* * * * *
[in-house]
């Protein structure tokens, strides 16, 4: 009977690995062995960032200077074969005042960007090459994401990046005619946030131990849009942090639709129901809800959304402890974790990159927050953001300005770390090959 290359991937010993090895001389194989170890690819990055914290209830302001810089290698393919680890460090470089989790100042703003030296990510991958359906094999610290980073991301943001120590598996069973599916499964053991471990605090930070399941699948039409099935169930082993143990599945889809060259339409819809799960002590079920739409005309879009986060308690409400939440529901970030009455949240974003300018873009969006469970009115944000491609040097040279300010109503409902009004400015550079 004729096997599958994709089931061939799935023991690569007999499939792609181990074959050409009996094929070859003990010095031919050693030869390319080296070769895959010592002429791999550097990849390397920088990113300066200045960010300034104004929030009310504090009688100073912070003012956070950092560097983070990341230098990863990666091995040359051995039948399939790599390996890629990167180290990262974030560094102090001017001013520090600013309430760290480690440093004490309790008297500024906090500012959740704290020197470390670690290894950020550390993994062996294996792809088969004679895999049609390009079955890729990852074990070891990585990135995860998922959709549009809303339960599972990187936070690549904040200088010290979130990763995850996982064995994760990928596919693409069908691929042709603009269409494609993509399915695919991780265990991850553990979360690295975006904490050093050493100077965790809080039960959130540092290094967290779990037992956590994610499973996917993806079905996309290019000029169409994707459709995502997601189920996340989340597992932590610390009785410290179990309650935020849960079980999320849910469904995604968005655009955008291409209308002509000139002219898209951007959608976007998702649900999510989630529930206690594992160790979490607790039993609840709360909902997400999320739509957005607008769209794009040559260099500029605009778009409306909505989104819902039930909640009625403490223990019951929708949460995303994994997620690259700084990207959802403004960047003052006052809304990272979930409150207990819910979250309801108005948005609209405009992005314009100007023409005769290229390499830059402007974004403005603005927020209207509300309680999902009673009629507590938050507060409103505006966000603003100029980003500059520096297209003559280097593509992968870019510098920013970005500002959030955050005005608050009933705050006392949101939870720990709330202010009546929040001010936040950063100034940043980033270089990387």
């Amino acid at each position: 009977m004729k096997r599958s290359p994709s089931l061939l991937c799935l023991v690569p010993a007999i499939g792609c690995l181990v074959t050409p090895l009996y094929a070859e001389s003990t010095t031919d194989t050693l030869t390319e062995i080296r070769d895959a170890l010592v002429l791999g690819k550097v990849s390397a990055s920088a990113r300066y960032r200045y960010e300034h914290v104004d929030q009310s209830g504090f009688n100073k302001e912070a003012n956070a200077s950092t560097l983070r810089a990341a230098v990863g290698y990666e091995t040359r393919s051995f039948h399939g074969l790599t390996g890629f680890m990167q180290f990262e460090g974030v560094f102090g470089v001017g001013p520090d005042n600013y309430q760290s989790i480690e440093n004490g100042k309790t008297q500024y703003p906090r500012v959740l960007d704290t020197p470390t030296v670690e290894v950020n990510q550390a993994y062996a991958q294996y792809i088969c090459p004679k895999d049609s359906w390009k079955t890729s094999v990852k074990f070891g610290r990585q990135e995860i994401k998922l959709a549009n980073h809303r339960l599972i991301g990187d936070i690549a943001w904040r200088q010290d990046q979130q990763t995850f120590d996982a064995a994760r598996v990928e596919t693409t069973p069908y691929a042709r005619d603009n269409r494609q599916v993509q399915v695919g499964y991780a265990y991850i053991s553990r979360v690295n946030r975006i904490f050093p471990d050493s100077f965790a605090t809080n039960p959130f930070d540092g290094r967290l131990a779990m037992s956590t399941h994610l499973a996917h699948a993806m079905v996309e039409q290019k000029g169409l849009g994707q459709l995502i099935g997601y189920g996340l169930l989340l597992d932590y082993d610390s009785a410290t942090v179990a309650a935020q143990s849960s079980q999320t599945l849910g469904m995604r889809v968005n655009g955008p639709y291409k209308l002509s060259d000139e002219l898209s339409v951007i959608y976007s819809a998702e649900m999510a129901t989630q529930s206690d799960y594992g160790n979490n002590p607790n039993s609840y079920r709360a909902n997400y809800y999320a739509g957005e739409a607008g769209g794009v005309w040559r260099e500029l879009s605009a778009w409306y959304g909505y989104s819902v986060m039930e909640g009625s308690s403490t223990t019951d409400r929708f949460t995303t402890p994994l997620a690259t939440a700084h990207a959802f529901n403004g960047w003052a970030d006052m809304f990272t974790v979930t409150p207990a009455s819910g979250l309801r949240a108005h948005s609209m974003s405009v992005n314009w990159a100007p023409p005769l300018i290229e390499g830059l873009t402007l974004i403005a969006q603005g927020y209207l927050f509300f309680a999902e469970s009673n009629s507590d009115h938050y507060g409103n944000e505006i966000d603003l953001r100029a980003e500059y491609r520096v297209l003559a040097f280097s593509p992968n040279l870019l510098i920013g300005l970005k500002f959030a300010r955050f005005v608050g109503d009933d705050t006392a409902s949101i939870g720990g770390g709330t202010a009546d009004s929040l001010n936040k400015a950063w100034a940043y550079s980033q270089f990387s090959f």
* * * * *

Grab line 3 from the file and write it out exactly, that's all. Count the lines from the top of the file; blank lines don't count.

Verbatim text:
């Amino acid at each position: 009977m004729k096997r599958s290359p994709s089931l061939l991937c799935l023991v690569p010993a007999i499939g792609c690995l181990v074959t050409p090895l009996y094929a070859e001389s003990t010095t031919d194989t050693l030869t390319e062995i080296r070769d895959a170890l010592v002429l791999g690819k550097v990849s390397a990055s920088a990113r300066y960032r200045y960010e300034h914290v104004d929030q009310s209830g504090f009688n100073k302001e912070a003012n956070a200077s950092t560097l983070r810089a990341a230098v990863g290698y990666e091995t040359r393919s051995f039948h399939g074969l790599t390996g890629f680890m990167q180290f990262e460090g974030v560094f102090g470089v001017g001013p520090d005042n600013y309430q760290s989790i480690e440093n004490g100042k309790t008297q500024y703003p906090r500012v959740l960007d704290t020197p470390t030296v670690e290894v950020n990510q550390a993994y062996a991958q294996y792809i088969c090459p004679k895999d049609s359906w390009k079955t890729s094999v990852k074990f070891g610290r990585q990135e995860i994401k998922l959709a549009n980073h809303r339960l599972i991301g990187d936070i690549a943001w904040r200088q010290d990046q979130q990763t995850f120590d996982a064995a994760r598996v990928e596919t693409t069973p069908y691929a042709r005619d603009n269409r494609q599916v993509q399915v695919g499964y991780a265990y991850i053991s553990r979360v690295n946030r975006i904490f050093p471990d050493s100077f965790a605090t809080n039960p959130f930070d540092g290094r967290l131990a779990m037992s956590t399941h994610l499973a996917h699948a993806m079905v996309e039409q290019k000029g169409l849009g994707q459709l995502i099935g997601y189920g996340l169930l989340l597992d932590y082993d610390s009785a410290t942090v179990a309650a935020q143990s849960s079980q999320t599945l849910g469904m995604r889809v968005n655009g955008p639709y291409k209308l002509s060259d000139e002219l898209s339409v951007i959608y976007s819809a998702e649900m999510a129901t989630q529930s206690d799960y594992g160790n979490n002590p607790n039993s609840y079920r709360a909902n997400y809800y999320a739509g957005e739409a607008g769209g794009v005309w040559r260099e500029l879009s605009a778009w409306y959304g909505y989104s819902v986060m039930e909640g009625s308690s403490t223990t019951d409400r929708f949460t995303t402890p994994l997620a690259t939440a700084h990207a959802f529901n403004g960047w003052a970030d006052m809304f990272t974790v979930t409150p207990a009455s819910g979250l309801r949240a108005h948005s609209m974003s405009v992005n314009w990159a100007p023409p005769l300018i290229e390499g830059l873009t402007l974004i403005a969006q603005g927020y209207l927050f509300f309680a999902e469970s009673n009629s507590d009115h938050y507060g409103n944000e505006i966000d603003l953001r100029a980003e500059y491609r520096v297209l003559a040097f280097s593509p992968n040279l870019l510098i920013g300005l970005k500002f959030a300010r955050f005005v608050g109503d009933d705050t006392a409902s949101i939870g720990g770390g709330t202010a009546d009004s929040l001010n936040k400015a950063w100034a940043y550079s980033q270089f990387s090959f």